In December 2013 in a tiny village in Guinea, a young child fell ill and died of a disease that would come to define much of the news in 2014. The Ebola virus, previously only known in Central and East Africa, laid ravage to large swaths of Guinea, Liberia and Sierra Leone, three countries that had just begun to recover after years of civil war. Indeed, Liberia and Sierra Leone were featured in last year’s Fragile States Index as two success stories, climbing back, slowly but steadily, from the abyss. Last year however laid bare where years of both national and international attention (or lack of attention, as in the case of Guinea) failed to address some of a country’s most basic needs: a functioning public health system and passable roads.

In the case of Ebola in West Africa, prior development assistance for infrastructure turned out to be a double-edged sword. On the one hand, the building of roads to connect far flung villages to the capitals and major cities in each country likely contributed to the spread of the disease, as infected individuals often walked for hours on roads to seek assistance outside of their formerly isolated villages. On the other hand, the condition of these roads, which were often built hastily and then fell into disrepair when national governments had neither the money nor the interest in keeping them up, became impassable during the rainy season when they essentially melted back into the jungle. For health care and humanitarian aid workers, this made the task of reaching the sick and dying nearly impossible at times. In an odd twist of fate, however, the very neglect of the national road system by the government may well have ended up saving thousands of lives in Liberia. In multiple reports, including many issued by the FFP from 2010-2014, the government was criticized for their extremely slow pace in connecting counties in the east and southeast of Liberia with the capital. These counties, which were often hotspots of the opposition, were essentially completely cut off from the capital during the rainy season. In several interviews conducted by FFP, individuals stated that they felt more like a citizen of neighboring Cote d’Ivoire than Liberia, as much of their news, food and basic supplies came across that border rather than from the capital. This very isolation, albeit disastrous for a sense of national identity, very likely halted the spread of Ebola to these population-dense counties. And, in turn, may have stopped its transmission across the border into Cote d’Ivoire, although this is largely speculative.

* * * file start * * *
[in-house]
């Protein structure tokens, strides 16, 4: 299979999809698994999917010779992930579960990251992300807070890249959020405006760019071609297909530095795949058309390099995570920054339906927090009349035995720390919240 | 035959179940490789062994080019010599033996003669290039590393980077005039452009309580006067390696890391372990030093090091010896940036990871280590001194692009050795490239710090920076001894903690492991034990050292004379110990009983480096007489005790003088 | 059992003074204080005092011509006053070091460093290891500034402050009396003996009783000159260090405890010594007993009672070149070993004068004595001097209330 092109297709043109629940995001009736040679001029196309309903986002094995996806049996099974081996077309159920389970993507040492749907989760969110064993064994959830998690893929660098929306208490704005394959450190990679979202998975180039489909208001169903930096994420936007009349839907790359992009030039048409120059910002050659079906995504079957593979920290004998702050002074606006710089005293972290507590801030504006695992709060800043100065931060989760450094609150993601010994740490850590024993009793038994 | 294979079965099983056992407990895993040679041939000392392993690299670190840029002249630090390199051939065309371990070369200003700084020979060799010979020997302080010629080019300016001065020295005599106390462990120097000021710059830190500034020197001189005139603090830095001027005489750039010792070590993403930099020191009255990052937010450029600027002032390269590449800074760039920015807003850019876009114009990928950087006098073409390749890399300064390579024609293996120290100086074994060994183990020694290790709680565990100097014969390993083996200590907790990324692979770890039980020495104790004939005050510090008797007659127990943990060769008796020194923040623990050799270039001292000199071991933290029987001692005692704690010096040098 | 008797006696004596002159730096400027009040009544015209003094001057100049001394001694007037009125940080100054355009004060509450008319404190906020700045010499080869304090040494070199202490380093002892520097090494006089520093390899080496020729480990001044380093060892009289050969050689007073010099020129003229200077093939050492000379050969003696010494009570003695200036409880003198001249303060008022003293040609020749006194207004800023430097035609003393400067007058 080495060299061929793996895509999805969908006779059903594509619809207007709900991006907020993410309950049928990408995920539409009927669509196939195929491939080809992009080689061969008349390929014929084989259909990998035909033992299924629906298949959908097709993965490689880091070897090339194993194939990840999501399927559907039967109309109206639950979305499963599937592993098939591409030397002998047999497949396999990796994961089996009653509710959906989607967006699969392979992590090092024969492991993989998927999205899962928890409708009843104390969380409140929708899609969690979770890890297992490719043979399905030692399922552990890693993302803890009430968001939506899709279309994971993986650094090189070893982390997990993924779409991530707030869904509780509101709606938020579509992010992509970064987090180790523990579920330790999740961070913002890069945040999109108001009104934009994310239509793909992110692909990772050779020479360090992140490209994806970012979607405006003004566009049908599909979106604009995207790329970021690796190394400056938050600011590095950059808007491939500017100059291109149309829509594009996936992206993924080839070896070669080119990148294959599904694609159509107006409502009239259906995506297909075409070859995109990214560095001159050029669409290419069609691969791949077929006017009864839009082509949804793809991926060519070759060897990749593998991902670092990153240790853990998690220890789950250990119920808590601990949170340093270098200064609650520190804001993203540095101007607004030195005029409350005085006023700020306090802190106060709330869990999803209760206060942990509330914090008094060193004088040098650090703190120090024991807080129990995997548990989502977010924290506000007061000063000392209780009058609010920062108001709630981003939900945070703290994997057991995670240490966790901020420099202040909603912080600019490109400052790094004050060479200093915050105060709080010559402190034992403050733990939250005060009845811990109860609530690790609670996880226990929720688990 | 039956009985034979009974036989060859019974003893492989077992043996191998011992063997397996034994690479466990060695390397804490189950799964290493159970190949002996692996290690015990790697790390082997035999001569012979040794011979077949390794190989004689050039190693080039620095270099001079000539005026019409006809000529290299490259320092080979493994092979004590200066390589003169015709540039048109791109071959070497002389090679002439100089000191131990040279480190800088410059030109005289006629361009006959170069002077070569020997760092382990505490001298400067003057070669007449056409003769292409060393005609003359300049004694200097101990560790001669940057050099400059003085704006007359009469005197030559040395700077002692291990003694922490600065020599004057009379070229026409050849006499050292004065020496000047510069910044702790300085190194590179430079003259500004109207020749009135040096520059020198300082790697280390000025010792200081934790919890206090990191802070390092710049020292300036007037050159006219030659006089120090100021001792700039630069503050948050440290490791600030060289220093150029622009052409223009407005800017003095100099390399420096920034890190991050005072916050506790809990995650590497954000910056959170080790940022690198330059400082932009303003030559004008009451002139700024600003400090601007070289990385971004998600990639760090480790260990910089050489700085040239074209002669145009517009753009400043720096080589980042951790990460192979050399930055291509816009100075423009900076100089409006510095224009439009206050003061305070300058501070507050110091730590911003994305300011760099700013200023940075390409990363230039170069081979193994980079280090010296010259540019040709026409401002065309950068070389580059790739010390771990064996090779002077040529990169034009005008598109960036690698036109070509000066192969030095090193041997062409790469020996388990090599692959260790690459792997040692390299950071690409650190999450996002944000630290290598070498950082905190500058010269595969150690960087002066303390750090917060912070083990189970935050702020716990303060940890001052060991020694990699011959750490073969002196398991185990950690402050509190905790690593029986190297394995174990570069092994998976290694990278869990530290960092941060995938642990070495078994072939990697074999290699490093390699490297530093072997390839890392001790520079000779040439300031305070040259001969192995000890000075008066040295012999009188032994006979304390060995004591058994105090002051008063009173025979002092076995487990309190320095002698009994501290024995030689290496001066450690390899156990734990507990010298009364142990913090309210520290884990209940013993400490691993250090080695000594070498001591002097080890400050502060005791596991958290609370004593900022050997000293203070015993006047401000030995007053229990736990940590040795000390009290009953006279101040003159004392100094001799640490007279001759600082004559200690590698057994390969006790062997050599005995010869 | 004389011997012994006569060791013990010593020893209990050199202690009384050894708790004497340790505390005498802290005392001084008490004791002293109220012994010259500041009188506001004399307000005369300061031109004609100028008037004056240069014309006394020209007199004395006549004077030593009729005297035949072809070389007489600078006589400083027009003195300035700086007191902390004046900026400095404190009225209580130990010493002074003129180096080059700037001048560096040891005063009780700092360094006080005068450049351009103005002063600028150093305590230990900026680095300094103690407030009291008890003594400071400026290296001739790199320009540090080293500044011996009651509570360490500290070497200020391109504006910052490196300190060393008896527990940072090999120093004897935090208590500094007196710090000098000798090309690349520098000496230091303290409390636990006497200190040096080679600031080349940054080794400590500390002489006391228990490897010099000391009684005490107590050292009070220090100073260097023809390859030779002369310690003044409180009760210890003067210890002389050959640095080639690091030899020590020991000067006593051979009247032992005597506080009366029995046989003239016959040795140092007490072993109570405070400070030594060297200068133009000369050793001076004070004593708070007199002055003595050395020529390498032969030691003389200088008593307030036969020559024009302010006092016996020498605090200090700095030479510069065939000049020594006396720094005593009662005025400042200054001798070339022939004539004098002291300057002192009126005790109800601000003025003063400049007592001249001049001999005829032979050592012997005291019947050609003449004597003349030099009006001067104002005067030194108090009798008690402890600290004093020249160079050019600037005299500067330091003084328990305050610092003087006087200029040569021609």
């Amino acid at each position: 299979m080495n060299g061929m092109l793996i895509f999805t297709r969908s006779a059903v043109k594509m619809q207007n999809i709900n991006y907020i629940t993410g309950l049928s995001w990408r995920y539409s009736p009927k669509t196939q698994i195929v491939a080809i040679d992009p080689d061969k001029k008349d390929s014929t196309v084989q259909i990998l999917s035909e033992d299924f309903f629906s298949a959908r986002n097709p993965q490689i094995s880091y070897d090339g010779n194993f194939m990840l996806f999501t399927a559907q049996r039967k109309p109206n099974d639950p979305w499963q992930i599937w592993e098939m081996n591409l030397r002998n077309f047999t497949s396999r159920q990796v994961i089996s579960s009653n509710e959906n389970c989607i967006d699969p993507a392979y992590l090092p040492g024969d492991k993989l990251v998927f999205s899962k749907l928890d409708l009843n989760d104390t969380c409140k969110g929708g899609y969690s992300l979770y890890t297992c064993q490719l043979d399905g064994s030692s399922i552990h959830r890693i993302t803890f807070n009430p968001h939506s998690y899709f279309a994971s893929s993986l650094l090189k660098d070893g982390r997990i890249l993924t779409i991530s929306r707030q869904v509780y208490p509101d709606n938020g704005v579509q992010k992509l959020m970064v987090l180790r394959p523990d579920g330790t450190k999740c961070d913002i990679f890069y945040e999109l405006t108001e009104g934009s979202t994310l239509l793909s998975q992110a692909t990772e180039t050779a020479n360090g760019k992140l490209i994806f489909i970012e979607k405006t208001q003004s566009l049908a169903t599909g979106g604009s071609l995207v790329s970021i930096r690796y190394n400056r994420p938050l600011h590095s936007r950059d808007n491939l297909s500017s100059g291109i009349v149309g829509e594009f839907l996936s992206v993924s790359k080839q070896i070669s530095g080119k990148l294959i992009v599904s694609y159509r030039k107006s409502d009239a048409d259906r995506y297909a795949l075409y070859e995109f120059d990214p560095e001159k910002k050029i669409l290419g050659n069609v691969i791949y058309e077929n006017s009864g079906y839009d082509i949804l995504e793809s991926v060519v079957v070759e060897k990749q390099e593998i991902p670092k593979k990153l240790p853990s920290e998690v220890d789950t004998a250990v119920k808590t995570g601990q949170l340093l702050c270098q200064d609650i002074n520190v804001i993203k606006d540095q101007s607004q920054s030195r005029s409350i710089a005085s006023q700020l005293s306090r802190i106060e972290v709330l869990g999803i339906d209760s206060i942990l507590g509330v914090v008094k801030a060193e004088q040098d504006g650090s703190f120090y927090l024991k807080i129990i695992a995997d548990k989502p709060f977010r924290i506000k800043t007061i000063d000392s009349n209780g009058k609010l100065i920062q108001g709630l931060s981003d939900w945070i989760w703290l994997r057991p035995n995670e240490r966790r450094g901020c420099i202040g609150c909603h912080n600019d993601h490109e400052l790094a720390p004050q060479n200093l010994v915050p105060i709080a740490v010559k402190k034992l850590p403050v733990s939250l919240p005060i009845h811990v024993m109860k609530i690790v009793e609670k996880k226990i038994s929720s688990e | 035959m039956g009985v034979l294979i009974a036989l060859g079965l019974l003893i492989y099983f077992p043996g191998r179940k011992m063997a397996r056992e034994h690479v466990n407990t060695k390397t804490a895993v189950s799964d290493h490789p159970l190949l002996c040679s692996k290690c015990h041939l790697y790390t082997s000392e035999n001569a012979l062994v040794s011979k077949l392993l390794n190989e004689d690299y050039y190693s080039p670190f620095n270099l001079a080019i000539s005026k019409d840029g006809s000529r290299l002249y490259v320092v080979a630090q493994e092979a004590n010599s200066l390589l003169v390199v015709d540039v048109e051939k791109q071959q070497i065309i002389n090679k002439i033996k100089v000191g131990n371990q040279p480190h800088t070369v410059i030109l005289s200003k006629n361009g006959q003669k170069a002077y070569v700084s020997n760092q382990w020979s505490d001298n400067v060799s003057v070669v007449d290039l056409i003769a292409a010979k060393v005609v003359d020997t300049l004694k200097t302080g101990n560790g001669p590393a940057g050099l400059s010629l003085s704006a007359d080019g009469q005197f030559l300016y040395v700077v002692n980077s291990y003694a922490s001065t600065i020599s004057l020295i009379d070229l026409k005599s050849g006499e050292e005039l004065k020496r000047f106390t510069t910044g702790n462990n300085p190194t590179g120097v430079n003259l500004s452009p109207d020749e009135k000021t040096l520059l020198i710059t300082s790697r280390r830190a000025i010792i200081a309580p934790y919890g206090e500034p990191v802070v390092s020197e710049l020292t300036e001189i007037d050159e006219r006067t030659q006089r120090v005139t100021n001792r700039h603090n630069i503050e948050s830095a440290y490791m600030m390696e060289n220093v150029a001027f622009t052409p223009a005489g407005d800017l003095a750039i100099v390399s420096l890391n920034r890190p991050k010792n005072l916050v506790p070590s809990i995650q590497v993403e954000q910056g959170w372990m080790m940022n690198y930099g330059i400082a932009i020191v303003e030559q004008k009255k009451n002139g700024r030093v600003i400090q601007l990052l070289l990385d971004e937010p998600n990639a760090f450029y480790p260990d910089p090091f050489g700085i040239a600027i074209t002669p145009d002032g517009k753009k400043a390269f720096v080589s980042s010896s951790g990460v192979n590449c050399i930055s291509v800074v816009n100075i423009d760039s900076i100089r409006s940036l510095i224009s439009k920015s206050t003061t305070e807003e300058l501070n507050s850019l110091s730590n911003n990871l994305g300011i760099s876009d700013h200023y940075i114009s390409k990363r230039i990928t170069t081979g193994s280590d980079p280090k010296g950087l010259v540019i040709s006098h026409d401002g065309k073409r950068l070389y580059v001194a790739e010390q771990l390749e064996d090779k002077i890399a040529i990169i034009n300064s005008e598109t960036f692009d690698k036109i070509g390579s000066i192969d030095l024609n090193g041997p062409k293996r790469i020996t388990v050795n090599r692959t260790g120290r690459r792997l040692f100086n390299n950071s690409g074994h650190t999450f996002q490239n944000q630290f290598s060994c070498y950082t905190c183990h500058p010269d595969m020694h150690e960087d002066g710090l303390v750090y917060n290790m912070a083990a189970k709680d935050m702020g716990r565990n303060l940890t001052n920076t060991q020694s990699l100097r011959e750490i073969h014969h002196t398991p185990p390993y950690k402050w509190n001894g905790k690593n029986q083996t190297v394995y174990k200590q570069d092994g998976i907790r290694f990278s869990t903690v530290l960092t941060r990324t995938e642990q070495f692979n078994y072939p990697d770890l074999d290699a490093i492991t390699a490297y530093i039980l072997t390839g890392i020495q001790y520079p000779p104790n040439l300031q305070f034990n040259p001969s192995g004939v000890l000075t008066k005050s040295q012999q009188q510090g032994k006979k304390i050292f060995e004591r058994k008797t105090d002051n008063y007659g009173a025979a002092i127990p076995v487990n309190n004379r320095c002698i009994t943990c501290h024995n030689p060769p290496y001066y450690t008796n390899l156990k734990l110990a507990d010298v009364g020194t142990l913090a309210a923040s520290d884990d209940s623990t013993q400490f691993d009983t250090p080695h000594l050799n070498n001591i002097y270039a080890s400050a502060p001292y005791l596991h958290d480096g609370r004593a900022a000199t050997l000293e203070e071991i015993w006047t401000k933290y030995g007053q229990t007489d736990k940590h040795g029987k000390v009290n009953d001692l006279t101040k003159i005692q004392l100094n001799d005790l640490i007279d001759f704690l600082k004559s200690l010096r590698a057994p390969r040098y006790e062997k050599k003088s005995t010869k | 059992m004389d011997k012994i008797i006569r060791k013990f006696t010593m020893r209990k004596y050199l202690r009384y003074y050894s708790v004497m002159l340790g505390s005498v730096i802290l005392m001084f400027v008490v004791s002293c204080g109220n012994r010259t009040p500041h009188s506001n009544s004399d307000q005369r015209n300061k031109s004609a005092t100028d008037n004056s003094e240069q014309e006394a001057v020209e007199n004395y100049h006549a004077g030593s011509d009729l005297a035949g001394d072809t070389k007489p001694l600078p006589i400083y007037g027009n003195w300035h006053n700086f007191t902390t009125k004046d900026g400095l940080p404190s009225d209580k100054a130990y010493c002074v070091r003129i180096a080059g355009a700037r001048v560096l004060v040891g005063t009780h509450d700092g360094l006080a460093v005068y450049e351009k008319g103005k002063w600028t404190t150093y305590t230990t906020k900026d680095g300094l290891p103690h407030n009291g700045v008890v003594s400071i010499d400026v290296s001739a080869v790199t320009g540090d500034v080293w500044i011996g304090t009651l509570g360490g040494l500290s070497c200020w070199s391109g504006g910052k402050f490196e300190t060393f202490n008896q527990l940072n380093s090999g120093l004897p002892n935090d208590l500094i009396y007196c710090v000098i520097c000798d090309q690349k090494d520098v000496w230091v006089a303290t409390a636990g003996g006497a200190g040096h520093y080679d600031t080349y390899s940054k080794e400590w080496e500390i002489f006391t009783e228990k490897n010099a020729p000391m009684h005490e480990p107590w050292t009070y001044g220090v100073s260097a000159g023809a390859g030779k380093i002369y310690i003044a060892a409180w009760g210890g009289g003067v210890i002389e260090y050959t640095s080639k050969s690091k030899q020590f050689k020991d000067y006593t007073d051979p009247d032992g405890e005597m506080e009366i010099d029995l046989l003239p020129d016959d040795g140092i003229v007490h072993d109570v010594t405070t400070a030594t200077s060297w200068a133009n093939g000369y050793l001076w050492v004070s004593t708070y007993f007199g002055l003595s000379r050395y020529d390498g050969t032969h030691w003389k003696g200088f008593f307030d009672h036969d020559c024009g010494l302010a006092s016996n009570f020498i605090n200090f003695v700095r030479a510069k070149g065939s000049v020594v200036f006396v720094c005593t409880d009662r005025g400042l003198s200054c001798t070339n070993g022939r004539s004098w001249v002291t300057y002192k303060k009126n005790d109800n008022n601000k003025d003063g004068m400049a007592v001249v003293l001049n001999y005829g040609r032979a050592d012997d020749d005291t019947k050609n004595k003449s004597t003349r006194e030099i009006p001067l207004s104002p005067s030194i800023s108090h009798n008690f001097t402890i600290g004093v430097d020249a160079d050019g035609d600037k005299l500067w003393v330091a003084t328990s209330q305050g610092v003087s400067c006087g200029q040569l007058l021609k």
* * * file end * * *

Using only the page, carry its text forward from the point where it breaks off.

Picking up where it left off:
In either case, though, one of the lessons of the 2014 Ebola crisis was that basic infrastructure projects, like building durable roads, are crucial in post-conflict societies. While not necessarily as “sexy” as other post-conflict efforts, a lack of a viable state infrastructure can be disastrous in both a political sense as well as a humanitarian one. Even in cases where there was a dedicated effort in the aftermath of war towards infrastructure repair outside of the capital, like in Sierra Leone, years of wear and tear later, some roads were just as impassable as those in Guinea, a place that was never the recipient of such international largesse.

To be sure, a quick look at the Demographic Pressures Indicator for each country in the 2015 Index, which is where non-existent or crumbling infrastructure is often revealed, underscores how ill-prepared each nation was to deal with the Ebola crisis. This should serve as food for thought as the international community analyzes the lessons of this outbreak and what can and should be learned in its aftermath. Although the three countries have thankfully been declared Ebola free and are again on the path to recovery, the Ebola outbreak of 2014 showed the world just how vulnerable post-conflict nations remain, even years into their healing.